To Do: Migrate
The Lake Champlain Maritime Museum (LCMM) located in Vergennes, Vermont, has undertaken innovative research in the non-invasive documentation of submerged archaeological sites. In recent years, handheld imaging sonars have been developed that provide near-visual quality information regardless of underwater conditions. The adaptation of existing imaging sonars for use on underwater sites will have widespread applicability to the nation’s thousands of submerged archaeological sites located in turbid waters that make detailed archaeological documentation impractical. LCMM has prototyped the feasibility and methodologies for this technology using a Blue View DF900-2250 Dual Frequency Miniature Multibeam Imaging System on sites in Lake Champlain. This research was undertaken with funding from the National Center for Preservation Technology and Training.
LCMM Archaeological Director Adam Kane and LCMM Archaeological Diver Pierre LaRocque prepare to use the multibeam Blue View DF900-2250 Dual Frequency Miniature Multibeam ImagingSystem on Lake Champlain.
LCMM archaeologists tested the Blue View DF900-2250 on three sites in Lake Champlain. The first test subject was in shallow water, consisting of a simple board with raised lettering. The sonar system was then brought to a medium-depth shipwreck of a brick barge, Wreck GGG. Finally, the Blue View DF900-2250 was tested on the shallow-water wreck of the Champlain II, a nineteenth century steamboat.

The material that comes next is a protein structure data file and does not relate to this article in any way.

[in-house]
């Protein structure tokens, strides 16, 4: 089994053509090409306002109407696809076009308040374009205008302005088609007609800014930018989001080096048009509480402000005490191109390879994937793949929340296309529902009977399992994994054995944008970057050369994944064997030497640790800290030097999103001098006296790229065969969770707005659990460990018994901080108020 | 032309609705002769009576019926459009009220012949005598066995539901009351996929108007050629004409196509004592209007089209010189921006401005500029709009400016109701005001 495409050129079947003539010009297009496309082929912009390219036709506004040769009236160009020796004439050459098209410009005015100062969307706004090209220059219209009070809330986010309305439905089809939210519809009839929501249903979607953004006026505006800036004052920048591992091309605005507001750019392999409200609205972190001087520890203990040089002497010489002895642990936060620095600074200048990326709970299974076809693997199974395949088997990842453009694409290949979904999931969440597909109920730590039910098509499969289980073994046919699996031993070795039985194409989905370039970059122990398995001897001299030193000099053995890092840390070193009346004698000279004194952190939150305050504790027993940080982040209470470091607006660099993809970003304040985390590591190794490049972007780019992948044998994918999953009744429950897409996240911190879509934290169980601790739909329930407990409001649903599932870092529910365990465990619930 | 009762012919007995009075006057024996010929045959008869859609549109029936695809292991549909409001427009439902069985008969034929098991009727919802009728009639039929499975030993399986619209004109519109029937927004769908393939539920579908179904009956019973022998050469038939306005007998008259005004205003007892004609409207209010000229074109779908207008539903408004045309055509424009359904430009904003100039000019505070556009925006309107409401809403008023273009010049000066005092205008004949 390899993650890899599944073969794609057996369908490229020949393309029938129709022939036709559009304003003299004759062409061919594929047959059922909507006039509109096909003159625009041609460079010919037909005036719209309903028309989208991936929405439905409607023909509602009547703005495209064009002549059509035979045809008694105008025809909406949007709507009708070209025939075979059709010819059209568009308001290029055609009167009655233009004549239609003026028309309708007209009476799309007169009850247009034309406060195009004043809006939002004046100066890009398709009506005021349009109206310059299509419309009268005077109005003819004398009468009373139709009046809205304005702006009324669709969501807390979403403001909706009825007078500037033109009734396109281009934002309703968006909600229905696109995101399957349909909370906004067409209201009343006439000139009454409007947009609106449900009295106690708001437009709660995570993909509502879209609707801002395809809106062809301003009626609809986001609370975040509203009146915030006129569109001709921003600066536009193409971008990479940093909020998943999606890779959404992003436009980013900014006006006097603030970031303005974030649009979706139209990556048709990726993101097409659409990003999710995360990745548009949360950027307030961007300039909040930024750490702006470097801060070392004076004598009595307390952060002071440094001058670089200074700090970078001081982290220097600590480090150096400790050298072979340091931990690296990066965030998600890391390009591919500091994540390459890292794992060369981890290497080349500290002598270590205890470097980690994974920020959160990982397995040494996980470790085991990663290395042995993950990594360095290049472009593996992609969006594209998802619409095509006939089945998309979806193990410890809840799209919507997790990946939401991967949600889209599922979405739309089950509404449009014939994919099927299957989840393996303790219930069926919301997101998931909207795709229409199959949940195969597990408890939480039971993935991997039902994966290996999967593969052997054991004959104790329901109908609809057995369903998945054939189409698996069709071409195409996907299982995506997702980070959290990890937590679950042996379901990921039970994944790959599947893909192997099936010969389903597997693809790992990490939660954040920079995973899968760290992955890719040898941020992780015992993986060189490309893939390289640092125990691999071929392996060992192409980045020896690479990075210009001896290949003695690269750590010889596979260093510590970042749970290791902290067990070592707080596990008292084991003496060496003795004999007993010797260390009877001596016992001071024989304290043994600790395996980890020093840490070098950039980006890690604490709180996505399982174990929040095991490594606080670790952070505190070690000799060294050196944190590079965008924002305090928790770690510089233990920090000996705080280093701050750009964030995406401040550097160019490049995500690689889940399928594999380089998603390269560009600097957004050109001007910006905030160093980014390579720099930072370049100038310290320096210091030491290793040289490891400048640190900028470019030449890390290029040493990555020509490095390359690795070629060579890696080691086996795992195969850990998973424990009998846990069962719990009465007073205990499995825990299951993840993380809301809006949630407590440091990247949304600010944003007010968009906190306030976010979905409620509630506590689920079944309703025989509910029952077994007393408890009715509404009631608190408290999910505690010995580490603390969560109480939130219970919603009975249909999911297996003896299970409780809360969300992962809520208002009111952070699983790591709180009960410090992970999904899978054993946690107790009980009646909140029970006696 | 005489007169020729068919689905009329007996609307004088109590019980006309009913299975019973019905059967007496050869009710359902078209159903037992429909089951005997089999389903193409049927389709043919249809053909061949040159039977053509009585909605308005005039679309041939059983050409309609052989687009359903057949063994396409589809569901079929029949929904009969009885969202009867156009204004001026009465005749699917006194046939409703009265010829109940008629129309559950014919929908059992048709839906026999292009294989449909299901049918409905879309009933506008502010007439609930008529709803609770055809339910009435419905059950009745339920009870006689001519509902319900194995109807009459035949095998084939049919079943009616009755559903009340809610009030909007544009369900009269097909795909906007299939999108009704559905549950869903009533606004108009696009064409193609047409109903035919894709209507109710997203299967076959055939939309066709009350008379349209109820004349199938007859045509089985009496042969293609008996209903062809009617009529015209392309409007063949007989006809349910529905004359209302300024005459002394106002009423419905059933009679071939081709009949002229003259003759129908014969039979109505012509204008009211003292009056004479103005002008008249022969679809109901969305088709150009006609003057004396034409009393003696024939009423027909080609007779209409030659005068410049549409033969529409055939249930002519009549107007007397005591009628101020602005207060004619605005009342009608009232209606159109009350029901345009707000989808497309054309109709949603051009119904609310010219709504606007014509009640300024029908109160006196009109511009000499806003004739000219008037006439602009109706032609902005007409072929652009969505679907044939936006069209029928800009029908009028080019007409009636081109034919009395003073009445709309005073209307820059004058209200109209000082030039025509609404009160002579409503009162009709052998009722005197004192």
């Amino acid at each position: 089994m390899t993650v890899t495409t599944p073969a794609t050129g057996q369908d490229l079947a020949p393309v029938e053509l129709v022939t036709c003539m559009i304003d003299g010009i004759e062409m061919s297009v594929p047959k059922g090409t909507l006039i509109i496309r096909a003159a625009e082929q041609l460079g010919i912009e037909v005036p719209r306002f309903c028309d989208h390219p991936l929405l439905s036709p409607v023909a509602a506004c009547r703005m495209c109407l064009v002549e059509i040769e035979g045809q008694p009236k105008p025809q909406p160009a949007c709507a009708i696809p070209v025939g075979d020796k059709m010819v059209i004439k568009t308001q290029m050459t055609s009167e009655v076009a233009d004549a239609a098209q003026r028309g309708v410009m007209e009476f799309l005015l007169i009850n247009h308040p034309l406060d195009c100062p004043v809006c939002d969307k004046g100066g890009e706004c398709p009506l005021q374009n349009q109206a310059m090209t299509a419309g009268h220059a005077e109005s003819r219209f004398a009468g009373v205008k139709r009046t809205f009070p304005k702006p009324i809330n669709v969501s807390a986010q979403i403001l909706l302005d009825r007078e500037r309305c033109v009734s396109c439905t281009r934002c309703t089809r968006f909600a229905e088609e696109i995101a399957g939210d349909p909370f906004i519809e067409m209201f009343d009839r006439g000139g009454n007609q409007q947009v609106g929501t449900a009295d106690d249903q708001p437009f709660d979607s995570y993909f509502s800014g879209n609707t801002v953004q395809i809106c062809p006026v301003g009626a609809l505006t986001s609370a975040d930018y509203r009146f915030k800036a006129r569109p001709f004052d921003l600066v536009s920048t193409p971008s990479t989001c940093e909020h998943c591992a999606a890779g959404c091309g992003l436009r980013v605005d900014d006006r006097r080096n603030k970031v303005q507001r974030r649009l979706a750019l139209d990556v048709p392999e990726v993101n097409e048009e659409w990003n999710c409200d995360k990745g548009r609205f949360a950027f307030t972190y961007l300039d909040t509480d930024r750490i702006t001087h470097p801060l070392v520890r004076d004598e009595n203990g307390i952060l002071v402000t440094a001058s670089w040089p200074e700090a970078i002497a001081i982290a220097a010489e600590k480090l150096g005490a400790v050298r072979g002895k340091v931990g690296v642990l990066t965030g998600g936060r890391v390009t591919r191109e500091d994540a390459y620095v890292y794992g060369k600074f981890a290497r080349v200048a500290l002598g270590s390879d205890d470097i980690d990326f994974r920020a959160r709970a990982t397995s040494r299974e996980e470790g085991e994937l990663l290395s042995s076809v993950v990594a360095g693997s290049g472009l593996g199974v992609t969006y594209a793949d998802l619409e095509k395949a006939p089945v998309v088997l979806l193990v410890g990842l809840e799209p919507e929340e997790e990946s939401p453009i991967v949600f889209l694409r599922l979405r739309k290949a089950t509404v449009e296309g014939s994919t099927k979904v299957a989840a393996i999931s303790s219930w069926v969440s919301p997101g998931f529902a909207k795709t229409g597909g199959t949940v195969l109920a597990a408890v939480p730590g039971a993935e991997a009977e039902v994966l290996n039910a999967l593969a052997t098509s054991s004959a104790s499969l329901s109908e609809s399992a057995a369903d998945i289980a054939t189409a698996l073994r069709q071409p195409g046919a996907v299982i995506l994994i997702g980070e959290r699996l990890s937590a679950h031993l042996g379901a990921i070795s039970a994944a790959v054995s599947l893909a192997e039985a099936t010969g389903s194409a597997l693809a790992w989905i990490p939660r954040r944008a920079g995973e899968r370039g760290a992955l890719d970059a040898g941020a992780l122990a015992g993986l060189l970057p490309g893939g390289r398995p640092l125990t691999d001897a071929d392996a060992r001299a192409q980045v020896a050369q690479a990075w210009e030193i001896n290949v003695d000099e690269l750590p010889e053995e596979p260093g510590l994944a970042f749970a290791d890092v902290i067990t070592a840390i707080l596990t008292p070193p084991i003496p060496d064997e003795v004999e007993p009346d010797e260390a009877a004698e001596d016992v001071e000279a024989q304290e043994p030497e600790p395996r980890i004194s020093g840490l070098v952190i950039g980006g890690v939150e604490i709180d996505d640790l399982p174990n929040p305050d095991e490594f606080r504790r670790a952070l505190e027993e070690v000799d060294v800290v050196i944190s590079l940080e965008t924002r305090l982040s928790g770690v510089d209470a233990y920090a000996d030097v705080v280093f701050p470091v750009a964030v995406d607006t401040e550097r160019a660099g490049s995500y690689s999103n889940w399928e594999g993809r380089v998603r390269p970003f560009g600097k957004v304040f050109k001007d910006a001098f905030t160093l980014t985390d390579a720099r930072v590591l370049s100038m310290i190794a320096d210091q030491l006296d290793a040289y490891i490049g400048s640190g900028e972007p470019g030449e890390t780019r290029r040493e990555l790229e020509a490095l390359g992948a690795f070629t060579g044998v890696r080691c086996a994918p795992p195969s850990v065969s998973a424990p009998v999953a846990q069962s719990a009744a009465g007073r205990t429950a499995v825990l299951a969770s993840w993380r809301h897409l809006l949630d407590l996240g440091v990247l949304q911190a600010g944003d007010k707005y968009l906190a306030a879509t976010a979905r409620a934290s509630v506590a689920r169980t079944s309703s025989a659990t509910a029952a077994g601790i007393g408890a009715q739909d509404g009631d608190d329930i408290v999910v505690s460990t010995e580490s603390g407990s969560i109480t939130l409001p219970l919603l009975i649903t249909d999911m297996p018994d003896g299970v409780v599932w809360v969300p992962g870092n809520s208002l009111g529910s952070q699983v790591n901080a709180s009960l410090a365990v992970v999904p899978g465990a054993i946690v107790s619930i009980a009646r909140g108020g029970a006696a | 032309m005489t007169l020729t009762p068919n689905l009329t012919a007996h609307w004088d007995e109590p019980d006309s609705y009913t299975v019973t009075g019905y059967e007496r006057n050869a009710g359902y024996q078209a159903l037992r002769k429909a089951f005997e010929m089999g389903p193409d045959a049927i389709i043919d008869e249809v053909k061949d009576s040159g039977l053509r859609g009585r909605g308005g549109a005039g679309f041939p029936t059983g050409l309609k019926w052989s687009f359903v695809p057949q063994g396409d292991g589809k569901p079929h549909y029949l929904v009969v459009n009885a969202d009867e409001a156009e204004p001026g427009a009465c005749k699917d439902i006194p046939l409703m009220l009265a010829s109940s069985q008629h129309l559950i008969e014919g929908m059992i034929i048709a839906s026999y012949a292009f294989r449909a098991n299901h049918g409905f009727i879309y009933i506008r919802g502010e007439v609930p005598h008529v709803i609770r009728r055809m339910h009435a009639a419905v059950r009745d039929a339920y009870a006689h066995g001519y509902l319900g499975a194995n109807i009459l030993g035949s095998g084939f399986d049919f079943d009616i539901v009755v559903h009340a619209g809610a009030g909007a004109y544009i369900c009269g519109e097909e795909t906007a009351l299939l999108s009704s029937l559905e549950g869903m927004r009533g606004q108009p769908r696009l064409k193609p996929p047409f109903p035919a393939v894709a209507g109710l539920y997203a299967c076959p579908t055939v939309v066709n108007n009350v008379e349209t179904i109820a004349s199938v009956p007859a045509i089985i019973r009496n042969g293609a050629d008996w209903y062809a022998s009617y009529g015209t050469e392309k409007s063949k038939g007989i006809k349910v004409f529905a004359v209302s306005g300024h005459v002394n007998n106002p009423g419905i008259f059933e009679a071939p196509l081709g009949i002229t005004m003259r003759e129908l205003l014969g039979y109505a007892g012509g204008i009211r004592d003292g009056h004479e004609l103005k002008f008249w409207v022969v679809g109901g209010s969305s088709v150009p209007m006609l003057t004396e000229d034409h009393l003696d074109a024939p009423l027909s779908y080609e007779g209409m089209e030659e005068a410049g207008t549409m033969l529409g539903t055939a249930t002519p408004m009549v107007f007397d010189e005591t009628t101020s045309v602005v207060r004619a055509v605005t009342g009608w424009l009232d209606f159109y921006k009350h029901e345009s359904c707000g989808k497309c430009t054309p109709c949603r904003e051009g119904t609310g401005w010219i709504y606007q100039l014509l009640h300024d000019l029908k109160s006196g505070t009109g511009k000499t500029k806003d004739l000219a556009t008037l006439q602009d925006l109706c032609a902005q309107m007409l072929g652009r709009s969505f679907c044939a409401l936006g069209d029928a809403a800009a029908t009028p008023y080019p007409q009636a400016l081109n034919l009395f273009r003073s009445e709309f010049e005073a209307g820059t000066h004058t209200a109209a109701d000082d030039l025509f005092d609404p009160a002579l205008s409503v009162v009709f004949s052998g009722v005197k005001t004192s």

Multibeam sonar mosaic of Wreck GGG in Lake Champlain. Lake Champlain Maritime Museum Collection.
After multiple dives on one test subject and two shipwrecks, LCMM archaeologists determined that the Blue View DF900-2250 Dual Frequency Miniature Multibeam Imaging System is not an effective tool to document the details of a shipwreck. However, it is an extremely useful system to provide a “big picture” image that could not be created by any other method at our disposal. Especially in low visibility environments, it also provided a safety mechanism by which we could immediately locate a separated diver.
More information about this project as well as a detailed Technical Report is located at LCMM’s website, www.lcmm.org.
This project was made possible through Grant MT-2210-09-NC-02 from the National Center for Preservation Technology and Training (NCPTT).